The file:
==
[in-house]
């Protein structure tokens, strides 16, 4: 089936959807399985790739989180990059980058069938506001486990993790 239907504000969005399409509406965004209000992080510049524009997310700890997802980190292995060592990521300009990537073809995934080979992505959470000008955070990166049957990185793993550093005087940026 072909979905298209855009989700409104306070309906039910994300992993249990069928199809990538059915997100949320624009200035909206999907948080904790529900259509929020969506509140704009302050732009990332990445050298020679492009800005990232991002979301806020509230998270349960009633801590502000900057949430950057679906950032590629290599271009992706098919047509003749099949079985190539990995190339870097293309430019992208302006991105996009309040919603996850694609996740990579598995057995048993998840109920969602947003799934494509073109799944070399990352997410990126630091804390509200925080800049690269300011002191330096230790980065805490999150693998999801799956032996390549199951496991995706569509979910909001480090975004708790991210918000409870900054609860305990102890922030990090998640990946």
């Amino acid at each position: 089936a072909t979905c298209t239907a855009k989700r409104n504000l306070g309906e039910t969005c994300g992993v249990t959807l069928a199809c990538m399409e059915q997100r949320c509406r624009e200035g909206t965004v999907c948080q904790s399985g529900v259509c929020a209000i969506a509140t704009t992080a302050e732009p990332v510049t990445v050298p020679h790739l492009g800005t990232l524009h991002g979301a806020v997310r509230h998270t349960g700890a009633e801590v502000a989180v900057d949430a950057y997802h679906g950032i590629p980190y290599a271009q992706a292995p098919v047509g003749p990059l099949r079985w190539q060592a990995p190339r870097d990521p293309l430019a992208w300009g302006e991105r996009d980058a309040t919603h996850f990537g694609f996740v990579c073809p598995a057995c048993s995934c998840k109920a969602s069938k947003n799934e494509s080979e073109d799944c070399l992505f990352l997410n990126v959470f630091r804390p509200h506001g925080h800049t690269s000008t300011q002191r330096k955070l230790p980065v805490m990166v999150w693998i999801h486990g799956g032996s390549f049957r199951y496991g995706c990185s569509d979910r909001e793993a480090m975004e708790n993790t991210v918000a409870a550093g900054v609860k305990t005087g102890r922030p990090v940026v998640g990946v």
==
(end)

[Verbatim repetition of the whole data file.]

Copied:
[in-house]
């Protein structure tokens, strides 16, 4: 089936959807399985790739989180990059980058069938506001486990993790 239907504000969005399409509406965004209000992080510049524009997310700890997802980190292995060592990521300009990537073809995934080979992505959470000008955070990166049957990185793993550093005087940026 072909979905298209855009989700409104306070309906039910994300992993249990069928199809990538059915997100949320624009200035909206999907948080904790529900259509929020969506509140704009302050732009990332990445050298020679492009800005990232991002979301806020509230998270349960009633801590502000900057949430950057679906950032590629290599271009992706098919047509003749099949079985190539990995190339870097293309430019992208302006991105996009309040919603996850694609996740990579598995057995048993998840109920969602947003799934494509073109799944070399990352997410990126630091804390509200925080800049690269300011002191330096230790980065805490999150693998999801799956032996390549199951496991995706569509979910909001480090975004708790991210918000409870900054609860305990102890922030990090998640990946």
């Amino acid at each position: 089936a072909t979905c298209t239907a855009k989700r409104n504000l306070g309906e039910t969005c994300g992993v249990t959807l069928a199809c990538m399409e059915q997100r949320c509406r624009e200035g909206t965004v999907c948080q904790s399985g529900v259509c929020a209000i969506a509140t704009t992080a302050e732009p990332v510049t990445v050298p020679h790739l492009g800005t990232l524009h991002g979301a806020v997310r509230h998270t349960g700890a009633e801590v502000a989180v900057d949430a950057y997802h679906g950032i590629p980190y290599a271009q992706a292995p098919v047509g003749p990059l099949r079985w190539q060592a990995p190339r870097d990521p293309l430019a992208w300009g302006e991105r996009d980058a309040t919603h996850f990537g694609f996740v990579c073809p598995a057995c048993s995934c998840k109920a969602s069938k947003n799934e494509s080979e073109d799944c070399l992505f990352l997410n990126v959470f630091r804390p509200h506001g925080h800049t690269s000008t300011q002191r330096k955070l230790p980065v805490m990166v999150w693998i999801h486990g799956g032996s390549f049957r199951y496991g995706c990185s569509d979910r909001e793993a480090m975004e708790n993790t991210v918000a409870a550093g900054v609860k305990t005087g102890r922030p990090v940026v998640g990946v």